The monk and the school teacher – a sweet pea story

Sweet peas

I used to grow flowers for cutting, and sold them through a local cafe. It soon became obvious any bunch of flowers containing sweet peas would sell whole a lot faster than those without them. Everyone loved the ‘old-fashioned’ scent sweet peas brought to a bouquet. But for cut flower growers there’s a trade-off between the long stemmed, big, blousy flowers which look good in a vase, and the fragrance that makes sweet peas so appealing. Plant breeders have produced wonderful sweet pea varieties, with long, straight stems and large blooms in a range of colours. But many of these are lacking that essential perfume. In contrast, the sweet pea first introduced into cultivation in this country had much smaller and more fragrant flowers.

Despite being a well-loved and widely grown flower, the true origin of sweet peas is uncertain. A wild relative of the cultivated sweet pea can be found growing in southern Italy and some of the Mediterranean islands. And it was from Sicily that the first sweet pea seeds were sent to botanic gardens and collectors. The plant was described by Francesco Cupani, a Franciscan monk and botanist who became one of the founders of a botanic garden in Misilmeri near Palermo, Sicily. He travelled throughout Sicily and wrote the Hortus Catholicus, published in 1696, which catalogues the flora of the island. Cupani found the plant which was to become the ancestor of our garden sweet peas growing wild in the Sicilian countryside and named it ‘Lathyrus distoplatyphylos, hirsutus, mollis, magno et peramoeno, flare odoro’ – quite a mouthful compared to Lathyrus odoratus, the name given by Linnaeus. The original Sicilian sweet pea was a scrambling plant with small, bicoloured flowers that had a strong scent. In 1699, Cupani sent some of the seeds he had collected to horticultural contacts in other parts of Europe. These included Dr Robert Uvedale, a school teacher and botanist living in Enfield, Middlesex.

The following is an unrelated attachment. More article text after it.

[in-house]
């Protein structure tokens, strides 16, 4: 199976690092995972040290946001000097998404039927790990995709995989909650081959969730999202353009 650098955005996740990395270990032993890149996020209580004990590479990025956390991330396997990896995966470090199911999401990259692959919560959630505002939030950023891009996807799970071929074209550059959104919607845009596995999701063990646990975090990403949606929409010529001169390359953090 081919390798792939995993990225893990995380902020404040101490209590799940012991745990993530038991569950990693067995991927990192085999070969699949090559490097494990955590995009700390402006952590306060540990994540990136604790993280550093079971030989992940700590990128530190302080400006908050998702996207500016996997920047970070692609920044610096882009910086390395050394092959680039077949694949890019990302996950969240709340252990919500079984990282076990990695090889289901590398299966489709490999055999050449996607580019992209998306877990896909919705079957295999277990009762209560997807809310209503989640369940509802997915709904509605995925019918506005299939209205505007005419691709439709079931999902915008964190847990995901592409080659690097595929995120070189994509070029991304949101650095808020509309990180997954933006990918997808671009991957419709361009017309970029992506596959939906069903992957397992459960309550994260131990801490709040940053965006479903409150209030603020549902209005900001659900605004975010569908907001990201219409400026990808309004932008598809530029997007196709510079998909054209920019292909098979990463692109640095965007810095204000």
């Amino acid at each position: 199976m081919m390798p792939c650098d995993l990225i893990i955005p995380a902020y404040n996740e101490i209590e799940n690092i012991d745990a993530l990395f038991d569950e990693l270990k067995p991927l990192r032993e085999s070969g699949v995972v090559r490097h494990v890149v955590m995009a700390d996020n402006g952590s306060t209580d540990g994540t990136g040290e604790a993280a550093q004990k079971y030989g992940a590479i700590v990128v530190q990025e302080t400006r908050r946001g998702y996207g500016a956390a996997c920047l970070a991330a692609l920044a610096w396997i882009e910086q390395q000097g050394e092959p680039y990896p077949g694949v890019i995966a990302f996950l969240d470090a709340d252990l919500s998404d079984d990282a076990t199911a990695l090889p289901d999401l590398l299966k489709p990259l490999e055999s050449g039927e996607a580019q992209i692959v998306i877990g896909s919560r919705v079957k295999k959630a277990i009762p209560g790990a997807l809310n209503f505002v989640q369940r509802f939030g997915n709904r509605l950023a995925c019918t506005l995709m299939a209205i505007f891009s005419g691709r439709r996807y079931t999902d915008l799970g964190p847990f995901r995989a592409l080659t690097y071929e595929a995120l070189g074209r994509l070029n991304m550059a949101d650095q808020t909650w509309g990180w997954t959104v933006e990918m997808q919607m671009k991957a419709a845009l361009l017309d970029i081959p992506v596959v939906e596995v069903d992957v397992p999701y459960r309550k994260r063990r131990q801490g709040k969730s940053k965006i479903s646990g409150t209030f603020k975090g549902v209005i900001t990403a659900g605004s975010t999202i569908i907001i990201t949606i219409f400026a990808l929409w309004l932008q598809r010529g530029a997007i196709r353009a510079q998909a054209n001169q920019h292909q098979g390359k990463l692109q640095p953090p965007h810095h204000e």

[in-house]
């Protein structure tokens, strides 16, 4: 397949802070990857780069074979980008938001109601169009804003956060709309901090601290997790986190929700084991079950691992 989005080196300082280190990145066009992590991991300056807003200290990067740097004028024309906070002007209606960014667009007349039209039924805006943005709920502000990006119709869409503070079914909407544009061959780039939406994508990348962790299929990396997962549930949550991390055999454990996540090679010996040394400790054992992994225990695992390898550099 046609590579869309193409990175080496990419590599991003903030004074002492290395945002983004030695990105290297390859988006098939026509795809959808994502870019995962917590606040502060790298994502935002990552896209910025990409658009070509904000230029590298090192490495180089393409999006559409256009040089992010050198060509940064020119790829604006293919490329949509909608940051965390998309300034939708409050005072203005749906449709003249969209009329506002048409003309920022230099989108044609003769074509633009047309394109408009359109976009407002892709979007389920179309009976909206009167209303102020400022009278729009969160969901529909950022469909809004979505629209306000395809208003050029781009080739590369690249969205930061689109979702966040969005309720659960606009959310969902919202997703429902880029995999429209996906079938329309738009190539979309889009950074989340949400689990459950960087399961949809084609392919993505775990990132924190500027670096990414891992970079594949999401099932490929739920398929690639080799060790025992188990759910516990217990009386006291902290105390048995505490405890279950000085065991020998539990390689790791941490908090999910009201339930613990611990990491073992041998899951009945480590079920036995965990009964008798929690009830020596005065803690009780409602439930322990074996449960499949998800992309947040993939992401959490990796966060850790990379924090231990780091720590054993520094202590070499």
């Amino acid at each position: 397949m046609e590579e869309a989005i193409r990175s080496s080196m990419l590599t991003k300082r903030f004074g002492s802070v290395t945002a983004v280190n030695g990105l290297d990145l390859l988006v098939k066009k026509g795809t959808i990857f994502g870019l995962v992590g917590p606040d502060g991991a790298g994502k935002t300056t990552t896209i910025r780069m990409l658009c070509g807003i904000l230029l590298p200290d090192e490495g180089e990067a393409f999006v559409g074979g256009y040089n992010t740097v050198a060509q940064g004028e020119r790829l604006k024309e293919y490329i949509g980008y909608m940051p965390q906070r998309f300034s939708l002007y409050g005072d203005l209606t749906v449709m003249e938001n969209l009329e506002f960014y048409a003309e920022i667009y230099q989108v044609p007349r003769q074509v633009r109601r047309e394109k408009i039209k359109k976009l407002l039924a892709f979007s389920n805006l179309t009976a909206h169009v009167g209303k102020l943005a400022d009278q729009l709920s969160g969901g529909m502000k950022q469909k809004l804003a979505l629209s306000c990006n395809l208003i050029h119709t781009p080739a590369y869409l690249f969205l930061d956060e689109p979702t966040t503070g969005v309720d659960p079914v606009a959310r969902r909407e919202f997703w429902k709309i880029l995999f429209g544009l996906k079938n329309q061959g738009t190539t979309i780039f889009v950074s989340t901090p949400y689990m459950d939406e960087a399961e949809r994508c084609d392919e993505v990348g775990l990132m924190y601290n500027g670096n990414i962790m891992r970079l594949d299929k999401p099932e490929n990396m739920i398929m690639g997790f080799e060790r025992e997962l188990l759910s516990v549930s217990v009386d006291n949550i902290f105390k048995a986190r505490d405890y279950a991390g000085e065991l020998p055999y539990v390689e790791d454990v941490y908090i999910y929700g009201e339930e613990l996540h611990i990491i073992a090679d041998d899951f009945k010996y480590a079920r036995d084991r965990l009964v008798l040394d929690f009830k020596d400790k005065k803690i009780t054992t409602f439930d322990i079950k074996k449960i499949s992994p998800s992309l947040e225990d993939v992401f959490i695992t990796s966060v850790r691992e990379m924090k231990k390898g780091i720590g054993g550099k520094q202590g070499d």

Uvedale had gained a reputation in the horticultural world for his skill in cultivating exotic and unusual plants. His garden was said to be one of the finest in the country, and one of the few at the time to have a hothouse. The sweet pea seeds sent from Sicily must have been grown in this garden and, although it was maybe not as glamorous as some of the other exotics it grew alongside, the scent must have marked it out as something special.

It took some time for the plant to become popular among British gardeners. By the end of the eighteenth century there were maybe five varieties in cultivation, but plant breeders and enthusiasts have now increased this to a point where the National Collection holds over 1,300 varieties. With so much choice, sweet peas have become an established summer garden favourite – easy to grow, good for cutting and for attracting pollinators. If you want to have a go at growing the original sweet pea (or at least one that is very closely related to those first seeds sent by Francesco Cupani), there is the variety ‘Cupani’, a beautiful, bicolored, purple flower with a scent that can fill a room. Seeds of sweet pea ‘Cupani’ are available from many of the seed catalogues – try Sarah Raven, Seedaholic or Unwins. Sow seeds now and you will be enjoying the wonderful, old-fashioned fragrance of sweet peas all through the summer months.

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